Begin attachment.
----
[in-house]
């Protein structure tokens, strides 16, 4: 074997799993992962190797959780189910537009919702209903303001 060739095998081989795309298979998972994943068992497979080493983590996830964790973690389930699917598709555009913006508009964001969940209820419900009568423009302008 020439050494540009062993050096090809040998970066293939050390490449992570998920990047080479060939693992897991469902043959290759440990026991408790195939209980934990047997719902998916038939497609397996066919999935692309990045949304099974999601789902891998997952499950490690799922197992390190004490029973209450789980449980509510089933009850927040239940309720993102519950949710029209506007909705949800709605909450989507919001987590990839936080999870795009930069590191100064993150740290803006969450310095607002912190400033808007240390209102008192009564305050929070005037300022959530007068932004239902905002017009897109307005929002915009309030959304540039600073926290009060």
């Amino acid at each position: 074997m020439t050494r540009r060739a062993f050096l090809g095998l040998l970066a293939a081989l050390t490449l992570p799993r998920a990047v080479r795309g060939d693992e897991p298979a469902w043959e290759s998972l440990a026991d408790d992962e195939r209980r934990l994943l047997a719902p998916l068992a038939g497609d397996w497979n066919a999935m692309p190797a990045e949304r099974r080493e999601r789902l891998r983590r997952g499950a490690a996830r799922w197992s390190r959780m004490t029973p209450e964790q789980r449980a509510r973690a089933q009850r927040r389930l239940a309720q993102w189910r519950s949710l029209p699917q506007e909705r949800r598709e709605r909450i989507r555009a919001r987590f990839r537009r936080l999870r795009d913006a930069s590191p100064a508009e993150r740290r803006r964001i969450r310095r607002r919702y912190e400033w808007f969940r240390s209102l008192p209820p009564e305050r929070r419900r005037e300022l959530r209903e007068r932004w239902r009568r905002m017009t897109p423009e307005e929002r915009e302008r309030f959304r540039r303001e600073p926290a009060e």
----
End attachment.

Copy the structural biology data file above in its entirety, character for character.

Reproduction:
[in-house]
């Protein structure tokens, strides 16, 4: 074997799993992962190797959780189910537009919702209903303001 060739095998081989795309298979998972994943068992497979080493983590996830964790973690389930699917598709555009913006508009964001969940209820419900009568423009302008 020439050494540009062993050096090809040998970066293939050390490449992570998920990047080479060939693992897991469902043959290759440990026991408790195939209980934990047997719902998916038939497609397996066919999935692309990045949304099974999601789902891998997952499950490690799922197992390190004490029973209450789980449980509510089933009850927040239940309720993102519950949710029209506007909705949800709605909450989507919001987590990839936080999870795009930069590191100064993150740290803006969450310095607002912190400033808007240390209102008192009564305050929070005037300022959530007068932004239902905002017009897109307005929002915009309030959304540039600073926290009060």
């Amino acid at each position: 074997m020439t050494r540009r060739a062993f050096l090809g095998l040998l970066a293939a081989l050390t490449l992570p799993r998920a990047v080479r795309g060939d693992e897991p298979a469902w043959e290759s998972l440990a026991d408790d992962e195939r209980r934990l994943l047997a719902p998916l068992a038939g497609d397996w497979n066919a999935m692309p190797a990045e949304r099974r080493e999601r789902l891998r983590r997952g499950a490690a996830r799922w197992s390190r959780m004490t029973p209450e964790q789980r449980a509510r973690a089933q009850r927040r389930l239940a309720q993102w189910r519950s949710l029209p699917q506007e909705r949800r598709e709605r909450i989507r555009a919001r987590f990839r537009r936080l999870r795009d913006a930069s590191p100064a508009e993150r740290r803006r964001i969450r310095r607002r919702y912190e400033w808007f969940r240390s209102l008192p209820p009564e305050r929070r419900r005037e300022l959530r209903e007068r932004w239902r009568r905002m017009t897109p423009e307005e929002r915009e302008r309030f959304r540039r303001e600073p926290a009060e």